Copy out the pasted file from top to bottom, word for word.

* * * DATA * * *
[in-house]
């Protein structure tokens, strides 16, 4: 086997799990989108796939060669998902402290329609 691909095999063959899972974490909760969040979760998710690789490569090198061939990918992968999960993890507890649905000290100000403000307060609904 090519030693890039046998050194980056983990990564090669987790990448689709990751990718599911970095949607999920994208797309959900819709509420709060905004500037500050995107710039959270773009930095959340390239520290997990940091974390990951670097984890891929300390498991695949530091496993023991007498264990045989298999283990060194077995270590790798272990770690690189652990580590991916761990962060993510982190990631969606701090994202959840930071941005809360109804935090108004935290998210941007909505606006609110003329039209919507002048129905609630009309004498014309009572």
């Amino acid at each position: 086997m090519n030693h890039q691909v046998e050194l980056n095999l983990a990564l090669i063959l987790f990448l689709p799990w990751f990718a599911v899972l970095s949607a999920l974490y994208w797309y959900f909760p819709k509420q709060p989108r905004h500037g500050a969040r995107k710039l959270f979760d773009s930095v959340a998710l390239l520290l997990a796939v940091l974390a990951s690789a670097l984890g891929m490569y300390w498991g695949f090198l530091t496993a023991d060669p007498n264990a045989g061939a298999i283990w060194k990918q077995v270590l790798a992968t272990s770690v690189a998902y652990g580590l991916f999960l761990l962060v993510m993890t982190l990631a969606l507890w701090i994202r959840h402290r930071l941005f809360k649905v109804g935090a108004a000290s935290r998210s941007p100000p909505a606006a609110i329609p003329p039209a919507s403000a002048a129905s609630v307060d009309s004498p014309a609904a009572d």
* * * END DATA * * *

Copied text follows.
[in-house]
């Protein structure tokens, strides 16, 4: 086997799990989108796939060669998902402290329609 691909095999063959899972974490909760969040979760998710690789490569090198061939990918992968999960993890507890649905000290100000403000307060609904 090519030693890039046998050194980056983990990564090669987790990448689709990751990718599911970095949607999920994208797309959900819709509420709060905004500037500050995107710039959270773009930095959340390239520290997990940091974390990951670097984890891929300390498991695949530091496993023991007498264990045989298999283990060194077995270590790798272990770690690189652990580590991916761990962060993510982190990631969606701090994202959840930071941005809360109804935090108004935290998210941007909505606006609110003329039209919507002048129905609630009309004498014309009572």
């Amino acid at each position: 086997m090519n030693h890039q691909v046998e050194l980056n095999l983990a990564l090669i063959l987790f990448l689709p799990w990751f990718a599911v899972l970095s949607a999920l974490y994208w797309y959900f909760p819709k509420q709060p989108r905004h500037g500050a969040r995107k710039l959270f979760d773009s930095v959340a998710l390239l520290l997990a796939v940091l974390a990951s690789a670097l984890g891929m490569y300390w498991g695949f090198l530091t496993a023991d060669p007498n264990a045989g061939a298999i283990w060194k990918q077995v270590l790798a992968t272990s770690v690189a998902y652990g580590l991916f999960l761990l962060v993510m993890t982190l990631a969606l507890w701090i994202r959840h402290r930071l941005f809360k649905v109804g935090a108004a000290s935290r998210s941007p100000p909505a606006a609110i329609p003329p039209a919507s403000a002048a129905s609630v307060d009309s004498p014309a609904a009572d």